Hey guys, Jill here!
I’m excited to be going to my 5th Financial Peace University Class tonight! I’d like to share with you one BIG thing I’ve learned from Dave Ramsey.
Dave often talks about “feeling the money.” A lot of that is physically handling money when possible. Stop paying for things with a card, and get out the cash. Of course, there are many times when that’s not possible, especially since so much of our transactions these days occur online. I have transitioned my grocery and extra spending budgets to cash instead of cards, but that’s really a minor part of my monthly expenses.
I’ve found that the KEY to tracking all of these extra expenses and getting them under control is as simple as writing them down. That’s it! In the past, I’ve used several different online budgeting software to try to establish a budget, but usually they end up just cluttering up my inbox with information I’m not really paying attention to. WHY? Because I’m not FEELING the money. For me, writing every charge down and balancing my bank account regularly has been the perfect way to really understand where I’m spending my money and help me develop a budget. Yep, good old pencil and paper.
Using an extended version of Dave Ramsey’s Monthly Cash Flow Plan, I plan and track how much I’m spending each Pay Period (not each month). Try it, and if you have any questions after reading the directions, let me know! Guess what will happen…your income will stretch further than you thought it could. It will seem like it’s increasing, just because you’ve made a plan. Hopefully, you’ll also identified areas where you CAN increase your cash flow, either with side jobs (like blogging!), a yard sale, or even a promotion or new career path.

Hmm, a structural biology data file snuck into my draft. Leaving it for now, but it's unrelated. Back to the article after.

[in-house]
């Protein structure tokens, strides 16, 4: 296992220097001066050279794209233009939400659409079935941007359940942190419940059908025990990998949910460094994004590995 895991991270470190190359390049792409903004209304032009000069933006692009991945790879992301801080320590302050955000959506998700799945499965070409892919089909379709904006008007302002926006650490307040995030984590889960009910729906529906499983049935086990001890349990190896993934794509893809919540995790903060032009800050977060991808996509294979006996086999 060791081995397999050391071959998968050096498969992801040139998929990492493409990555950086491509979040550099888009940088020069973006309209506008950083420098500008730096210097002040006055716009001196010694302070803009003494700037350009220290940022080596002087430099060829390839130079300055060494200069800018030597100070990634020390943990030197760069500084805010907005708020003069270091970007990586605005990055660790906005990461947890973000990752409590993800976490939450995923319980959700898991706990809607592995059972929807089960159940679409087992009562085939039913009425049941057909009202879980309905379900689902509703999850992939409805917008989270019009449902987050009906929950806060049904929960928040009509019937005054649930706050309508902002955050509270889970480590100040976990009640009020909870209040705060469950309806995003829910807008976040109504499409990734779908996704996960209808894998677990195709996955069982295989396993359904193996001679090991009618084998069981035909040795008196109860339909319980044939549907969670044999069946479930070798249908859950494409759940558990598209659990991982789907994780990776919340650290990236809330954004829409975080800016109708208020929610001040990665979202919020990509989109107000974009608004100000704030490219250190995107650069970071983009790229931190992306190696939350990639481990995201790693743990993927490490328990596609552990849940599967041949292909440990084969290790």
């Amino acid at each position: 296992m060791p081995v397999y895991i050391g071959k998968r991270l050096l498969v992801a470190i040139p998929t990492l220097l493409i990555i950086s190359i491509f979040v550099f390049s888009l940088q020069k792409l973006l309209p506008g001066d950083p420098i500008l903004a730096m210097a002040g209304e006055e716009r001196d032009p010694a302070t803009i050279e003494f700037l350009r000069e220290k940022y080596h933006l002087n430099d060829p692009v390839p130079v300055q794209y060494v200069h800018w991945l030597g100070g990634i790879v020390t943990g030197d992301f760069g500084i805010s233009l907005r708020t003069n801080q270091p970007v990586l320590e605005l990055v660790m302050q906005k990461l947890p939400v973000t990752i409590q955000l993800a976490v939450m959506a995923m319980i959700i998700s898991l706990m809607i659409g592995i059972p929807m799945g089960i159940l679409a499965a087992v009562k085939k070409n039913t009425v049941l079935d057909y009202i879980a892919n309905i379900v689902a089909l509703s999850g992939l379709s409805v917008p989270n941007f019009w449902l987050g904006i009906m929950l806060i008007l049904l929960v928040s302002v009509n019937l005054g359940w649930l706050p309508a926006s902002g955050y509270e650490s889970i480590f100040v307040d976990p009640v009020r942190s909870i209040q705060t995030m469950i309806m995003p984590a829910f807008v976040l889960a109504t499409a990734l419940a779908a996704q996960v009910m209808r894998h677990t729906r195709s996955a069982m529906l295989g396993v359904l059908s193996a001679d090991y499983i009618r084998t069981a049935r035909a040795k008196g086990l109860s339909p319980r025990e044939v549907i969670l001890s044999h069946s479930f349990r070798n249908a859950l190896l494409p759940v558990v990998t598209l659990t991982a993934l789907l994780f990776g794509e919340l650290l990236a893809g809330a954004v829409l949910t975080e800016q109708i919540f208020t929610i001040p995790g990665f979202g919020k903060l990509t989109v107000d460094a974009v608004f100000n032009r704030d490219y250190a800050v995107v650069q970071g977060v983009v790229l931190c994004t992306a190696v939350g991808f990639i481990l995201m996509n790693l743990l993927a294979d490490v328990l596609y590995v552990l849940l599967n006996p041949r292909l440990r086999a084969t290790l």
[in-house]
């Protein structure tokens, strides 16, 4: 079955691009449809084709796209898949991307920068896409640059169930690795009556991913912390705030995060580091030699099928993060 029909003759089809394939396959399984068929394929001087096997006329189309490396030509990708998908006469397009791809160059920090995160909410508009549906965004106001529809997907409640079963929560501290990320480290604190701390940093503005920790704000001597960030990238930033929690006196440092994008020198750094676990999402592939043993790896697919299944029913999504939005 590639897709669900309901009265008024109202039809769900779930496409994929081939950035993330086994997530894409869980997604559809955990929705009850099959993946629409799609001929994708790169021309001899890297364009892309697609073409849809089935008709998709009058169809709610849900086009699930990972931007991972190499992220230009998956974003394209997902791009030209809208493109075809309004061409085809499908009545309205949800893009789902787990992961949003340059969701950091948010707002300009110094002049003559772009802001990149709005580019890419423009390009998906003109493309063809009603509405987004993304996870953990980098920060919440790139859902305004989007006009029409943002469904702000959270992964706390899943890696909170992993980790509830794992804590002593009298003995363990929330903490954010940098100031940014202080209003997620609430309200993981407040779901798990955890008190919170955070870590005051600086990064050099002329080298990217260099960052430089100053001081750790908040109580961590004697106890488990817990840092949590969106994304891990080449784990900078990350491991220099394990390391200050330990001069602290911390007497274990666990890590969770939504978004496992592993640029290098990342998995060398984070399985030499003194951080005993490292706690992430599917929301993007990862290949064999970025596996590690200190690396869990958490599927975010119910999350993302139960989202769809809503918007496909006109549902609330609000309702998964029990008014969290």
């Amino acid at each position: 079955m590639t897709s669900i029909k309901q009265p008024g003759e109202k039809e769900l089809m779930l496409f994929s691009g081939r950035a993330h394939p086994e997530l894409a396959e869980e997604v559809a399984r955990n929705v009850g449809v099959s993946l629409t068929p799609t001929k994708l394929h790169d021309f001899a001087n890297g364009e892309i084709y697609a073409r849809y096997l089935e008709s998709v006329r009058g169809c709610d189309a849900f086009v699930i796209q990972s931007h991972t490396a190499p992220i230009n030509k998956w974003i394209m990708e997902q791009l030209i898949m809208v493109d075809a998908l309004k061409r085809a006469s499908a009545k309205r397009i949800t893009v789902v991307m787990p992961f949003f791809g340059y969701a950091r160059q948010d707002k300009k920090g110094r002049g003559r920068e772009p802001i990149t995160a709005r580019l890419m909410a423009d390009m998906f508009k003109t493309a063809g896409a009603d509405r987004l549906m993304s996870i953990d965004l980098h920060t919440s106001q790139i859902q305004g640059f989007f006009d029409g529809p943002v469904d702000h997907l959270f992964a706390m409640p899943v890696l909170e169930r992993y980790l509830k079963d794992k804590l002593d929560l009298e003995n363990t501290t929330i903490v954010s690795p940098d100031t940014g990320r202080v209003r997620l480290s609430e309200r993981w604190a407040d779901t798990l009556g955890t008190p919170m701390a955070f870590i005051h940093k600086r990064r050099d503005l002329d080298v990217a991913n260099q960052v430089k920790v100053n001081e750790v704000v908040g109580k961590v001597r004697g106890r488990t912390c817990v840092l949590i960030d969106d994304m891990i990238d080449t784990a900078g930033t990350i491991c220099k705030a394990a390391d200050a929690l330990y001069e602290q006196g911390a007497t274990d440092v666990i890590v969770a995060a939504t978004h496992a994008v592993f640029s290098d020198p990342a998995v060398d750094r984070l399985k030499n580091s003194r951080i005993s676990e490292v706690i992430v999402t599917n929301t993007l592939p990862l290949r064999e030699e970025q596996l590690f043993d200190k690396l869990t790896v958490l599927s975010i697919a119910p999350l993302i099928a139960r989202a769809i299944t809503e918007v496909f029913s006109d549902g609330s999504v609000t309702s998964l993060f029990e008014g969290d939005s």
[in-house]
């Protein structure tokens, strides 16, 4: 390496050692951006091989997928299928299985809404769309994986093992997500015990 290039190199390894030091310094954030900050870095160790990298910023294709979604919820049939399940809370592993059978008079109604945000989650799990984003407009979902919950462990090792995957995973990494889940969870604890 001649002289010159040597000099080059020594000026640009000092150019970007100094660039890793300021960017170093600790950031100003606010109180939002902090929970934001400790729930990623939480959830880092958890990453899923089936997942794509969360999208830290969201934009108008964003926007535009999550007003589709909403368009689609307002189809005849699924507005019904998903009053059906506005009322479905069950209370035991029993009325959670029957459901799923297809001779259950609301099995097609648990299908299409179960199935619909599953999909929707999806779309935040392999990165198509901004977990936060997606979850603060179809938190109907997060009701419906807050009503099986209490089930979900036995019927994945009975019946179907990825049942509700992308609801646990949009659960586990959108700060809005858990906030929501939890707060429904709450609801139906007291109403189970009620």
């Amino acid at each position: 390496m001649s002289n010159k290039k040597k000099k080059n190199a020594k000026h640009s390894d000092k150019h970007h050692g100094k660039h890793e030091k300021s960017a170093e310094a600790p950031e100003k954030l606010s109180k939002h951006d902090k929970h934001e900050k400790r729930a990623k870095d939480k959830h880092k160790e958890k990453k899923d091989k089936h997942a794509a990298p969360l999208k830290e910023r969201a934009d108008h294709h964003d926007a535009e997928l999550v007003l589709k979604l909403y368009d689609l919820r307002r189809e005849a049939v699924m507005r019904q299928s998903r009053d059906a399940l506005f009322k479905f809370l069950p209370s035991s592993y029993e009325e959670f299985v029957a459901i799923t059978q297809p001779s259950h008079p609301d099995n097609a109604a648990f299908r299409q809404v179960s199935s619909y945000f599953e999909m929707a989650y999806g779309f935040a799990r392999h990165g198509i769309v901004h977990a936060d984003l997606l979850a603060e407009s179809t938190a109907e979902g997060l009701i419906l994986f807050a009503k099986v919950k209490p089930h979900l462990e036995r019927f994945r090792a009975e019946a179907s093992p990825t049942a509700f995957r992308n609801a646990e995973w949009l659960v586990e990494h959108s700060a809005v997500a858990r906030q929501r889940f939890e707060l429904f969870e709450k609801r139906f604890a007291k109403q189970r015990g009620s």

You can also use the paper and pencil to track your decreasing debt. Dave recommends the Debt Snowball Plan, listing out all of your debt from smallest to largest, and paying as much as you can towards the smallest debt while paying minimum payments on all other debts. Once the smallest debt is paid off, take the amount you were paying monthly on it and roll it into the next smallest debt. Others recommend a similar procedure, but instead list the debts from lowest to highest interest rates.
I’ll tell you what, there is magic behind the pencil and paper method!
Just putting pencil to paper and making revisions as needed along the way, you’re sure to end up with extra money in your pocket. Use it to get out of debt, plan a family vacation, save for upcoming expenses, or invest for the future. I promise, you’ll be amazed at what this simple key step can do!